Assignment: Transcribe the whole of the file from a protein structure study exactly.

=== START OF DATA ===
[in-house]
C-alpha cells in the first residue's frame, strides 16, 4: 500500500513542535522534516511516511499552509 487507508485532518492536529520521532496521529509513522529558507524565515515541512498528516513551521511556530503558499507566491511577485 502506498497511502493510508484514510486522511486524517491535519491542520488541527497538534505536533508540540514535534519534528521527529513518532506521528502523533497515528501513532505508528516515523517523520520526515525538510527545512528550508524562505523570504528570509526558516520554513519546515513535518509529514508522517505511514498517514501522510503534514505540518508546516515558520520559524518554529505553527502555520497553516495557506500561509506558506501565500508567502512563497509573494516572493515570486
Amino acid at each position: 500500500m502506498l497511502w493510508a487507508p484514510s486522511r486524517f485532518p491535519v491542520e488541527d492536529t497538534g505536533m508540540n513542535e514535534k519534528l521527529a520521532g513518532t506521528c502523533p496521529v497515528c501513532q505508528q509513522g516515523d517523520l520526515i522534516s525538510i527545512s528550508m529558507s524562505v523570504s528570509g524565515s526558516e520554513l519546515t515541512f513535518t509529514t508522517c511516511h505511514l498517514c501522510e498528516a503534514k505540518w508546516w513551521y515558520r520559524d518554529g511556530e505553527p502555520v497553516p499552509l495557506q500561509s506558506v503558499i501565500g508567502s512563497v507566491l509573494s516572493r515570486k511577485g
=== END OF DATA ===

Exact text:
[in-house]
C-alpha cells in the first residue's frame, strides 16, 4: 500500500513542535522534516511516511499552509 487507508485532518492536529520521532496521529509513522529558507524565515515541512498528516513551521511556530503558499507566491511577485 502506498497511502493510508484514510486522511486524517491535519491542520488541527497538534505536533508540540514535534519534528521527529513518532506521528502523533497515528501513532505508528516515523517523520520526515525538510527545512528550508524562505523570504528570509526558516520554513519546515513535518509529514508522517505511514498517514501522510503534514505540518508546516515558520520559524518554529505553527502555520497553516495557506500561509506558506501565500508567502512563497509573494516572493515570486
Amino acid at each position: 500500500m502506498l497511502w493510508a487507508p484514510s486522511r486524517f485532518p491535519v491542520e488541527d492536529t497538534g505536533m508540540n513542535e514535534k519534528l521527529a520521532g513518532t506521528c502523533p496521529v497515528c501513532q505508528q509513522g516515523d517523520l520526515i522534516s525538510i527545512s528550508m529558507s524562505v523570504s528570509g524565515s526558516e520554513l519546515t515541512f513535518t509529514t508522517c511516511h505511514l498517514c501522510e498528516a503534514k505540518w508546516w513551521y515558520r520559524d518554529g511556530e505553527p502555520v497553516p499552509l495557506q500561509s506558506v503558499i501565500g508567502s512563497v507566491l509573494s516572493r515570486k511577485g